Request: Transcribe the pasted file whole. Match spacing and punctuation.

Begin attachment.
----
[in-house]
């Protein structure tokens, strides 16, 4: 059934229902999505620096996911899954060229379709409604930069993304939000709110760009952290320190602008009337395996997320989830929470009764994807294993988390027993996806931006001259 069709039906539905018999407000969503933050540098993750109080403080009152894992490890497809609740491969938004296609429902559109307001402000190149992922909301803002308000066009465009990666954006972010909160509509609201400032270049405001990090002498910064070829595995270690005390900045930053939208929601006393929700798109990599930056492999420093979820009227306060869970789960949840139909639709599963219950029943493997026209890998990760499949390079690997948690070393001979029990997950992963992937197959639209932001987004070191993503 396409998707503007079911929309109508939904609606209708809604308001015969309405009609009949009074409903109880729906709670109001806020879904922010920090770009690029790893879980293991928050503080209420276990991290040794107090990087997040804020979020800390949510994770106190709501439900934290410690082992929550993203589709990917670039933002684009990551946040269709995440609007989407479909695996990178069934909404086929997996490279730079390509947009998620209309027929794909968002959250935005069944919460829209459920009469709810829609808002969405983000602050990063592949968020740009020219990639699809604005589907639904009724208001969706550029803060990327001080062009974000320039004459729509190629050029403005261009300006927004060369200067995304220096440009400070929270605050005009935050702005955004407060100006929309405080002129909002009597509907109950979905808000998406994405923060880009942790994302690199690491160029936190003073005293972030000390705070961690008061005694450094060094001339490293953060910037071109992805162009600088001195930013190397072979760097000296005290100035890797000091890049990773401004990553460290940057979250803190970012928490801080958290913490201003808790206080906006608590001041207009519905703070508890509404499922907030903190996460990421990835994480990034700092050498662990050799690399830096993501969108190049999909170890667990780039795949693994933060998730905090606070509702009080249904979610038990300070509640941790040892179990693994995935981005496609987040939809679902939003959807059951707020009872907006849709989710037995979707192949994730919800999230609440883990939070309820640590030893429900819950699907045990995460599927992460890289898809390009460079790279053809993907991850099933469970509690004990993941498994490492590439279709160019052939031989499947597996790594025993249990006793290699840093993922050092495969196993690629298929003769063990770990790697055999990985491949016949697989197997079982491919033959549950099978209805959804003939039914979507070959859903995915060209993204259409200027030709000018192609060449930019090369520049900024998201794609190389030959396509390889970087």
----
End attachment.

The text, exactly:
[in-house]
């Protein structure tokens, strides 16, 4: 059934229902999505620096996911899954060229379709409604930069993304939000709110760009952290320190602008009337395996997320989830929470009764994807294993988390027993996806931006001259 069709039906539905018999407000969503933050540098993750109080403080009152894992490890497809609740491969938004296609429902559109307001402000190149992922909301803002308000066009465009990666954006972010909160509509609201400032270049405001990090002498910064070829595995270690005390900045930053939208929601006393929700798109990599930056492999420093979820009227306060869970789960949840139909639709599963219950029943493997026209890998990760499949390079690997948690070393001979029990997950992963992937197959639209932001987004070191993503 396409998707503007079911929309109508939904609606209708809604308001015969309405009609009949009074409903109880729906709670109001806020879904922010920090770009690029790893879980293991928050503080209420276990991290040794107090990087997040804020979020800390949510994770106190709501439900934290410690082992929550993203589709990917670039933002684009990551946040269709995440609007989407479909695996990178069934909404086929997996490279730079390509947009998620209309027929794909968002959250935005069944919460829209459920009469709810829609808002969405983000602050990063592949968020740009020219990639699809604005589907639904009724208001969706550029803060990327001080062009974000320039004459729509190629050029403005261009300006927004060369200067995304220096440009400070929270605050005009935050702005955004407060100006929309405080002129909002009597509907109950979905808000998406994405923060880009942790994302690199690491160029936190003073005293972030000390705070961690008061005694450094060094001339490293953060910037071109992805162009600088001195930013190397072979760097000296005290100035890797000091890049990773401004990553460290940057979250803190970012928490801080958290913490201003808790206080906006608590001041207009519905703070508890509404499922907030903190996460990421990835994480990034700092050498662990050799690399830096993501969108190049999909170890667990780039795949693994933060998730905090606070509702009080249904979610038990300070509640941790040892179990693994995935981005496609987040939809679902939003959807059951707020009872907006849709989710037995979707192949994730919800999230609440883990939070309820640590030893429900819950699907045990995460599927992460890289898809390009460079790279053809993907991850099933469970509690004990993941498994490492590439279709160019052939031989499947597996790594025993249990006793290699840093993922050092495969196993690629298929003769063990770990790697055999990985491949016949697989197997079982491919033959549950099978209805959804003939039914979507070959859903995915060209993204259409200027030709000018192609060449930019090369520049900024998201794609190389030959396509390889970087």